This is your weekly notification of the reviews I’ve added to Discerning Reader. This week I’ve written four reviews and Scott Lamb has contributed one as well. The reviews are as follows:
From Alister McGrath comes The Dawkins Delusion?, a rather brilliant response to Richard Dawkins’s bestselling The God Delusion which I reviewed last week. McGrath is probably one of the Christians best-suited to write a response and he does not disappoint. If you’ve read The God Delusion be sure to follow it up with this book. It makes an interesting study to read them both back-to-back. Of course I’ve also posted this review here.
Francis Collins’s The Language of God has been raising a lot of attention and ruffling more than a few features. While I’ve written about it here before, I’ve posted a new review of it at Discerning Reader. It really is an enjoyable read, though one that must be approached with a Bible in one hand and this book in the other.
From Al Mohler’s list of recommended summer reading I plucked, among other titles, The Republic of Pirates, the true story of the rise of the Caribbean pirate. Though not the kind of book that is going to change anyone’s life, it makes for an interesting and informative read, bring a touch of realism to a much-misunderstood and much-dramatized era of history. It’s a great choice for vacation reading.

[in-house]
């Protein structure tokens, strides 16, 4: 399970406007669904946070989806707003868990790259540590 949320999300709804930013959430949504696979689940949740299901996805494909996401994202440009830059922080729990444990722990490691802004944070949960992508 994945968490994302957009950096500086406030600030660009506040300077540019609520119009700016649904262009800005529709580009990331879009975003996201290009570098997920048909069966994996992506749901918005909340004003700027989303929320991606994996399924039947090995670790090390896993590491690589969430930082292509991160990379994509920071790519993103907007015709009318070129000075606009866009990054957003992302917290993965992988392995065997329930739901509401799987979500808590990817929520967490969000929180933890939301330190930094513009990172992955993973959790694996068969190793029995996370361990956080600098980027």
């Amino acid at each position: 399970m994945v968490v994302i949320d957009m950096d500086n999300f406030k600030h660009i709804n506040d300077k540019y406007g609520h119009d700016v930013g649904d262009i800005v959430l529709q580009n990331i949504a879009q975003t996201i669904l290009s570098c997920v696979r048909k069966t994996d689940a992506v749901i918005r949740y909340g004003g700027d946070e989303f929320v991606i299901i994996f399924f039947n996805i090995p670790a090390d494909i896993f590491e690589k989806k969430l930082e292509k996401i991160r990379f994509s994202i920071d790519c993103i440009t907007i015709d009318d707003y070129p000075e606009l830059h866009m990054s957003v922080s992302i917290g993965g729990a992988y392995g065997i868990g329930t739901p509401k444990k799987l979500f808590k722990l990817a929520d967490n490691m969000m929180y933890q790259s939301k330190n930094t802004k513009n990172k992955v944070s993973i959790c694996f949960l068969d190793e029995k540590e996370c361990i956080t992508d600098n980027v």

And finally, Girl Soldier is the story of Grace Akallo, who as a young girl was forced into service in Uganda. It is, as we might expect, an ugly story. Unfortunately I found it more than a little disappointing and would recommend one of the other similar books instead.
And from the pen of Scott Lamb comes A Theology for the Church, a new volume edited by Daniel Akin. Scott says, “Dr. Mohler once challenged Christians to have a “thick theology, not a thin theology”. If getting “thick theology” derived from faithful exegesis of Scripture is your desire, then this “thick” book is a great place to begin.”
And that’s it for now. Next week I’ll have a review of the latest book from that prolific church historian Stephen Nichols and will review Misquoting Truth, Timothy Paul Jones’s response to the bestselling Misquoting Jesus.